In Colorado, Glenwood Springs one of many towns looking to fund affordable housing through taxation

Cassandra Ballard
Glenwood Springs Post Independent
One of the examples of affordable housing cited by Summit County Commissioner Elisabeth Lawrence was the Fading West Development in Buena Vista.
Photo courtesy of Fading West

Now that the Glenwood Springs City Council has approved adding the 2.5% lodging tax to the November ballot, voters will decide whether to approve it or not. If passed, it will be added to other taxes that lodgers already pay when visiting Glenwood Springs.  

With two lodging taxes of 2.5%, a state tax of 2.9%, both a transportation tax and county tax of 1% and the city tax of 3.7%, it starts to add up to double digits. Currently, lodgers in Glenwood Springs pay 11.1%; if the new lodging tax passes on the ballot, then it will be 13.6%.

As Glenwood Springs considers the new tax, many other towns in Colorado are adding additional lodging and sales tax to accommodate workforce housing. Summit County Commissioner Elisabeth Lawrence recently pushed to make it so counties can now charge higher county lodging taxes, bringing the Summit County lodging tax from 2% to 6%.

Lawrence explained that Summit County is unique with a lot of unaffiliated land being used for short-term rentals, but that land is not being taxed for tourism like the affiliated parts of the county.

“What happened in San Miguel County, which is Telluride, is really fascinating,” she said. “Their voters rescinded a lodging tax, took it back, because it was for marketing and advertising, and they said, ‘We no longer want to spend our money on that.’ So, their voters took it back.” 

In April, Frisco voters overwhelmingly passed a short-term rental tax that will not apply to hotels.

“We saw the same thing in the town of Silverthorne,” she said. “They added a new lodging tax, not just for (short-term rentals) but any kind of lodging, and their voters passed it overwhelmingly, and they’re putting it into their general fund. Now, we have the town of Dillon that is going to their voters in November, and they are asking for two different types of lodging taxes.”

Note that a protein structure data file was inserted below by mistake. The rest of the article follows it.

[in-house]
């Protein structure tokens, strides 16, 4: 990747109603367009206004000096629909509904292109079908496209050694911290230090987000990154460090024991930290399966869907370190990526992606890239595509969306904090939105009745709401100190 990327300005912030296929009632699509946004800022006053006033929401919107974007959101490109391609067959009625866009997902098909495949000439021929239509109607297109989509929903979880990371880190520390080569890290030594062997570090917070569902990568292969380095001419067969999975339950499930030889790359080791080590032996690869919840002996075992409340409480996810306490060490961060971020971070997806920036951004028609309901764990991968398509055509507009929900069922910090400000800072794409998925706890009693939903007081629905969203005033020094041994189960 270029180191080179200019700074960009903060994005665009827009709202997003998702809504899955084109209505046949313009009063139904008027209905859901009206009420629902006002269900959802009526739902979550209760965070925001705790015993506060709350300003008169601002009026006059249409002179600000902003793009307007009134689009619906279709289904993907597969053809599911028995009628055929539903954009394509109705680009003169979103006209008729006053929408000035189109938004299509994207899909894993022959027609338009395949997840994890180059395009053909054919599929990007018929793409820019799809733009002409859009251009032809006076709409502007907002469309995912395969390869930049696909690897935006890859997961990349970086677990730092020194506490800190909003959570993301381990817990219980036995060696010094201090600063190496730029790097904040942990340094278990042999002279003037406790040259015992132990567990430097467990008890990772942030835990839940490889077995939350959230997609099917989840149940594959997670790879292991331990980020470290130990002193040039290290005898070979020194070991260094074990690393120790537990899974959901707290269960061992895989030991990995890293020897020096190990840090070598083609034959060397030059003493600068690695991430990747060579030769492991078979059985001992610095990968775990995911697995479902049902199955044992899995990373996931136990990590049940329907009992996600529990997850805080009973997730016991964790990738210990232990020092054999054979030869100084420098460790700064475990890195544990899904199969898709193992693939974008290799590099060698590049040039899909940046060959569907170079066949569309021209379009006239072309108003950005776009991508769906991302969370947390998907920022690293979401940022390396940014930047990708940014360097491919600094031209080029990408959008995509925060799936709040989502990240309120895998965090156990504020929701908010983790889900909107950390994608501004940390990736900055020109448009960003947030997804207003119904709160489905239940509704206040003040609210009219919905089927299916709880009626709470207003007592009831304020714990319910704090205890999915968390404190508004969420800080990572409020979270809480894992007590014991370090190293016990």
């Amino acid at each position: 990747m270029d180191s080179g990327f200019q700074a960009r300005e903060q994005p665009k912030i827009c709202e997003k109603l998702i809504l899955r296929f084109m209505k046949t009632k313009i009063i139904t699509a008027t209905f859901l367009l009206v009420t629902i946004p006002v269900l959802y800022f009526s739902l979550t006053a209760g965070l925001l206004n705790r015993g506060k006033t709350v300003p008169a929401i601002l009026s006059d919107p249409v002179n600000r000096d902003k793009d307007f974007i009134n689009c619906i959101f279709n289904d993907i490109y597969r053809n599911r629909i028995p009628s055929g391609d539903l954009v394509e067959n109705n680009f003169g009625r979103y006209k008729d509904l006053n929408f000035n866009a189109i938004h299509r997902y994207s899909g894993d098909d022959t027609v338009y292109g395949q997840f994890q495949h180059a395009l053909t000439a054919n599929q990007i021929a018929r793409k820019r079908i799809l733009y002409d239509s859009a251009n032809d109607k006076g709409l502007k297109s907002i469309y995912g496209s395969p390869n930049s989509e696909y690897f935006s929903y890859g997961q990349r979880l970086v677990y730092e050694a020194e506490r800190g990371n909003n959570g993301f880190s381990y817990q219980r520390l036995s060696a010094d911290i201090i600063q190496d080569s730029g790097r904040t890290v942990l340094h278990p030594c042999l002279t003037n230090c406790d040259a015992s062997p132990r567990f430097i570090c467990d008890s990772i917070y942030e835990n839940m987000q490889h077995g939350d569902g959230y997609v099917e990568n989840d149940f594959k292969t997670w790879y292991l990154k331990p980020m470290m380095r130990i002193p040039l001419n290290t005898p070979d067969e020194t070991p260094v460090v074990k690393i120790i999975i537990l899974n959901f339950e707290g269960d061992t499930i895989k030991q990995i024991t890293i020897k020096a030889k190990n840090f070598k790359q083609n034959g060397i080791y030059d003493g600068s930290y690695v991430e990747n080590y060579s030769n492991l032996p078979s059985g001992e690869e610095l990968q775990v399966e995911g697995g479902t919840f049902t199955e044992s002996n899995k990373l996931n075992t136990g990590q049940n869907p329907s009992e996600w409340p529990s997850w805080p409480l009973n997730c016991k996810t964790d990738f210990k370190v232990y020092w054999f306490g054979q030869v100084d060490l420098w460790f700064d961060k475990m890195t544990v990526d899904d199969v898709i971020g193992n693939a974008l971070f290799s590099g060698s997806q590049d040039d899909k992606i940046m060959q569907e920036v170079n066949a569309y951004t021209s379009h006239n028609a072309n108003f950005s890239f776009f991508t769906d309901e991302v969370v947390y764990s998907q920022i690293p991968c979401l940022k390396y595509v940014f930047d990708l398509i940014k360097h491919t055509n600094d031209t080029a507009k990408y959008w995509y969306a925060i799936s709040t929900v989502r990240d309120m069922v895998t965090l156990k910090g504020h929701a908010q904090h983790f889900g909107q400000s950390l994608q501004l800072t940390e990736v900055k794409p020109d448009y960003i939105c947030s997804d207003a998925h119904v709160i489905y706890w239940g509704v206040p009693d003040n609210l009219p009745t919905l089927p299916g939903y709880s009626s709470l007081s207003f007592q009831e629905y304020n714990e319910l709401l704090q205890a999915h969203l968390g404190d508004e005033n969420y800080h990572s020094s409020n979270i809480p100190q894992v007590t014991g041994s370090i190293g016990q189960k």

Frisco pays 8.375% in sales tax, and a lodging tax for tourism at 2.35%. Frisco just added a 5% excise tax for short-term rentals this summer to help fund affordable housing. Altogether, Frisco lodgers in short-term rentals pay 15.725% in taxes. Hotels do not collect the 5% excise tax.

The town of Frisco estimates they will receive $1.2 million to $1.5 million to put toward their workforce housing.

“Obviously, $1.2 and $1.5 million is not going to build a lot of stuff,” said Don Reimer, Frisco’s community development director. “What it does do is it helps support our other funds, and we use that to leverage and finance projects. Right now, the town of Frisco has a couple of different projects on the books that we’re working on.” 

Partnerships are one of the best ways to make that money go further, he said.

“We know we can’t do it alone,” he said. “So, in this particular case, we’re partnering with (Colorado Department of Transportation). They’ve indicated that they’ve got some really severe staffing challenges because of the lack of housing, and, certainly, we can sympathize with that as well.”

Summit County also charges an overall county sales tax of .725% that funds workforce housing throughout the county. 

Summit County, which includes Silverthorne, Dillon, Breckenridge and Frisco, makes up the Summit Combined Housing Authority that collects the .725% sales tax that funds housing programs, said Jason Dietz, housing director of Summit County Government.   

Much like Glenwood Springs, Frisco is geographically boxed in with sparse room for growth or outward development.

“We’re surrounded by the National Forest on three sides and Dillon reservoir on the fourth,” Reimer said. “So, there’s nowhere to go. There’s very, very little undeveloped land in Frisco. Most of what we’re seeing is redevelopment of existing properties.”

He said that Frisco will purchase a parcel that seems viable for workforce housing and will keep it in reserve for a future housing-development program. 

Another option that Frisco uses is working with private developers.

“This costs zero dollars from the town; a private developer can get additional market-rate units if they also construct a couple of deed-restricted units in our project,” Riemer said. “So, through that program, there’s been about 30 units that have been created over the past 10 years or so.”

In southwest Colorado, the city of Durango has a 5.25% lodging tax that was increased in 2021, but the majority of that tax is spent on tourism, and none of it is spent on workforce housing. With an 8.4% sales tax, Durango’s lodgers pay 13.65% in taxes.

Durango is funding their workforce housing with some use of the city’s $4.7 million from the American Rescue Plan Act and funds from the in-lieu fund that has about $1.1 million.

Most towns and cities throughout the state have added have added some form of a lodging tax, ranging from 4% to 10% — with Denver’s lodging tax as high as 10.75% and Aurora’ s at 8%.

Not every town is adding a lodging tax, excise tax or accommodations tax specifically for their workforce or affordable housing; but, almost every city and town that receives any tourism in the state of Colorado is looking for a way to create a fund to accommodate their local, workforce-housing needs. 

“Working with folks across the state and trying to understand, ‘What do you want to use (a lodging tax) for?’ What always rose to the top in every community was housing,” Lawrence said.